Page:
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IBS - diarrhea predominant

Dr Karen Martin
Reviewed by Dr Karen MartinReviewed on 19.10.2023 | 2 minutes read
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Irritable bowel syndrome (IBS) is incredibly common with numbers suggesting it may be present in up to 2 in 10 people. Symptoms tend to start when people are in their twenties or thirties, and it is usually possible to make a diagnosis with your doctor based on symptoms rather than endless tests and consultations.

Doctor’s advice

More information

IBS can mainly consist of mild symptoms or flare up and cause fairly debilitating symptoms. Fortunately, IBS does not cause any serious health implications, but it can have an impact on peoples’ day-to-day lives. The predominant symptoms of irritable bowel syndrome vary from person to person. Some struggle with constipation, others with diarrhea, and for some pain and bloating, with others varying between episodes of a combination of these. If the main or most common symptom you suffer from is diarrhea, then this is known as diarrhea-predominant IBS. People will have episodes of loose stools, along with urgency or increased frequency of passing stools. Around one-third of people with IBS suffer from diarrhea-predominant IBS.

Healthwords pharmacists' top tips

There are ways to help improve the symptoms of diarrhea-predominant IBS. These include trying to avoid the additive sorbitol in your diet and also taking medication that helps prevent diarrhea such as loperamide (Imodium). Loperamide, along with other anti-diarrhea medications, can be purchased over the counter. Your local pharmacist can give you advice on what is best for you. You should speak to your doctor if you are taking it for more than 2 days, you have not already discussed it with them, or prior to taking it if you do not have a confirmed diagnosis of IBS.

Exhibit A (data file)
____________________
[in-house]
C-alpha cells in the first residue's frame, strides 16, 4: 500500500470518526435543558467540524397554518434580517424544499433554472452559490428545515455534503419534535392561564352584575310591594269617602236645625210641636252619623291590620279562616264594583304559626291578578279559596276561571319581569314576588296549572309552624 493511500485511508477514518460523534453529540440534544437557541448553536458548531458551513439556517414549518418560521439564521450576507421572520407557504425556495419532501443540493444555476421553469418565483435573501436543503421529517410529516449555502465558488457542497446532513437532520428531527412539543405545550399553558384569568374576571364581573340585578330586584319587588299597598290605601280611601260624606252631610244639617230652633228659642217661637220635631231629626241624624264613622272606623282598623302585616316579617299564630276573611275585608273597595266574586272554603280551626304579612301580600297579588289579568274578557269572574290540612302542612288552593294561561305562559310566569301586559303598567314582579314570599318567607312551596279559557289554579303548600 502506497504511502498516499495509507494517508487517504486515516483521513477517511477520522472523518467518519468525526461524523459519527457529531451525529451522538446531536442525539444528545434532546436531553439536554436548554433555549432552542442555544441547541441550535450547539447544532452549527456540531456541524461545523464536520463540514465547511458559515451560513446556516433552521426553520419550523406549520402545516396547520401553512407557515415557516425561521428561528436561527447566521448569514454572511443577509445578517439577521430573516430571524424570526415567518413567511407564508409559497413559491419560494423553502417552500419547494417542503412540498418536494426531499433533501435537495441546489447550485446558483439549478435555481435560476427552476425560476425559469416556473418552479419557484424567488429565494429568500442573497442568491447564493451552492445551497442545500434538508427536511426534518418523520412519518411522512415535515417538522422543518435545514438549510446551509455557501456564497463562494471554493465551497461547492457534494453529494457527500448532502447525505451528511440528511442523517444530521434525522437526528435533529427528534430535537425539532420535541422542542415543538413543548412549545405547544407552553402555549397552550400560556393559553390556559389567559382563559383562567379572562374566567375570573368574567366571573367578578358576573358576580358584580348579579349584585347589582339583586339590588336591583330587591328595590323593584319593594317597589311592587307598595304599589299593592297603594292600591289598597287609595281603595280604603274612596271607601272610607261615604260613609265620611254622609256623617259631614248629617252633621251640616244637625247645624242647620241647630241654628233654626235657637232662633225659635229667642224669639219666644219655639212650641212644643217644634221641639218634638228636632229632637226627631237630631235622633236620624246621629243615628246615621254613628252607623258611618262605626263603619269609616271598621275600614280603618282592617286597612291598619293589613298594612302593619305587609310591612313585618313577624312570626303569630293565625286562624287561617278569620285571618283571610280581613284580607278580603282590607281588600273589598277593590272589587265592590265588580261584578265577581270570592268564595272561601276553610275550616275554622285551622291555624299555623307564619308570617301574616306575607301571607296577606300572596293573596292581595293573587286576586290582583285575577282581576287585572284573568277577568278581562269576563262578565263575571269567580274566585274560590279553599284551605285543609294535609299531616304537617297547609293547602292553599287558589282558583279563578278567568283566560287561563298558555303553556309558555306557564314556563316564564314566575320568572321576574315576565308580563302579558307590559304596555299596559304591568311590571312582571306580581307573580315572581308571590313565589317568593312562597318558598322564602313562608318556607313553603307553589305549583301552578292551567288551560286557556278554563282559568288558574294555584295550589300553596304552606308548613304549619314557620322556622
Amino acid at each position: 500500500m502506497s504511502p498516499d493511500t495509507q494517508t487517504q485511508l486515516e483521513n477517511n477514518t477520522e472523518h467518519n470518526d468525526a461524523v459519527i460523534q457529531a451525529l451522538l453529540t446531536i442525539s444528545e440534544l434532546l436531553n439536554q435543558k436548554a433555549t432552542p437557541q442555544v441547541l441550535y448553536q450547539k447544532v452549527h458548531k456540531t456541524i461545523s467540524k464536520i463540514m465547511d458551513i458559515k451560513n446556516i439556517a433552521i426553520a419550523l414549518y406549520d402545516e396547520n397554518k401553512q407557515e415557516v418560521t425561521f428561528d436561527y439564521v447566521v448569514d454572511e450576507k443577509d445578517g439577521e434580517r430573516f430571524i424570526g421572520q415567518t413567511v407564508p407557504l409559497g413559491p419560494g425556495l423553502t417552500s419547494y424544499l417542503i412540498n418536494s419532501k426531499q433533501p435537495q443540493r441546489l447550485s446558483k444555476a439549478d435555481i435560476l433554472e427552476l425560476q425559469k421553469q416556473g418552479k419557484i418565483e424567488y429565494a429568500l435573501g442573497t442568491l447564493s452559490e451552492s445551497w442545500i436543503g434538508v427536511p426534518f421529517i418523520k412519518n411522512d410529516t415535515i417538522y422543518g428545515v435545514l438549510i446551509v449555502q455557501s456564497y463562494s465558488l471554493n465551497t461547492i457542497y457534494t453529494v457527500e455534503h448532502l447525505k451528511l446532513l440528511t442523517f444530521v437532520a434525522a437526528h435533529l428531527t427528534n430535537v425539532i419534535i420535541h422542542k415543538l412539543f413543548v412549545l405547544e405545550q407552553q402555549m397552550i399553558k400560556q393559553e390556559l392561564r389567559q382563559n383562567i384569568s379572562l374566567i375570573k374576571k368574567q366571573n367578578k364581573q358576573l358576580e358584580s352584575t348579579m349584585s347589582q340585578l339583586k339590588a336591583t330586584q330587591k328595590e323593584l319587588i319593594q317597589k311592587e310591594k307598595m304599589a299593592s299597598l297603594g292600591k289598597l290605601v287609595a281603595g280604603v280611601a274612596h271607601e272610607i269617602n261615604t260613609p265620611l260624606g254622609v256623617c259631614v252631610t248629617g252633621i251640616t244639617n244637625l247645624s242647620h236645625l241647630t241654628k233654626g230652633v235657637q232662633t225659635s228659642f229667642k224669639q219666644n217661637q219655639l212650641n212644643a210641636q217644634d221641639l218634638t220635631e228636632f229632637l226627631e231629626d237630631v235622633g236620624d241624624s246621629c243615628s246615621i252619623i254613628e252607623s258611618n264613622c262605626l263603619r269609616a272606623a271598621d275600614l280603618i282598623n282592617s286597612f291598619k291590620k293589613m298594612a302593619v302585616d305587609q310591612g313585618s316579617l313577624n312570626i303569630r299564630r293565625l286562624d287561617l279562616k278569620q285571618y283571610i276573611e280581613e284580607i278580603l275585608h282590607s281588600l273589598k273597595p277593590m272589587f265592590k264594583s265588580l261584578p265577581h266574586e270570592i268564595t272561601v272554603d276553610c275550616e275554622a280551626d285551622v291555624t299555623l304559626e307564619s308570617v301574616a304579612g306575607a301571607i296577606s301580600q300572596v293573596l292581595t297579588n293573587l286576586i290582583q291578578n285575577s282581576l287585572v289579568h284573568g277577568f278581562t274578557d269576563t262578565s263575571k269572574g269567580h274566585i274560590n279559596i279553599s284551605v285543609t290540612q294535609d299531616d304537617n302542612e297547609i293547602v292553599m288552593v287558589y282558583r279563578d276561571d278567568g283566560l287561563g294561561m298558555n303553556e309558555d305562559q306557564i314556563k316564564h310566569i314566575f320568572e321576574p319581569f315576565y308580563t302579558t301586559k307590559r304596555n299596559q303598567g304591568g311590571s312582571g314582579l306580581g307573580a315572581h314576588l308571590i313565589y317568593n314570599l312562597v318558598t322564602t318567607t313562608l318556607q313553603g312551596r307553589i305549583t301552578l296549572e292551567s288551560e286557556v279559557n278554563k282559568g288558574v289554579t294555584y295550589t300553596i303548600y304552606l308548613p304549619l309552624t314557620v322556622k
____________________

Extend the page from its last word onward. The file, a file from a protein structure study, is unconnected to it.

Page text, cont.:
When should I see my doctor?

You should book a routine doctor’s appointment if you are experiencing symptoms of IBS. This is so that the doctor can help rule out any other causes of your symptoms and confirm IBS as the likely cause. There is no specific test for IBS; it is what is called a diagnosis of exclusion, where other conditions are ruled out so that IBS can then be confirmed. If you have unexplained weight loss, a fever, feeling generally unwell, or any blood in your stools you should book an urgent visit with your doctor.

What will my doctor do?

The doctor will ask you about your symptoms, your medical history, any relevant family medical history, and what medications you are currently taking. They will likely examine your abdomen, check your temperature, and potentially do other tests such as a blood test or a stool sample.

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This article has been written by UK-based doctors and pharmacists, so some advice may not apply to US users and some suggested treatments may not be available. For more information, please see our T&Cs.
Dr Karen Martin
Reviewed by Dr Karen Martin
Reviewed on 19.10.2023
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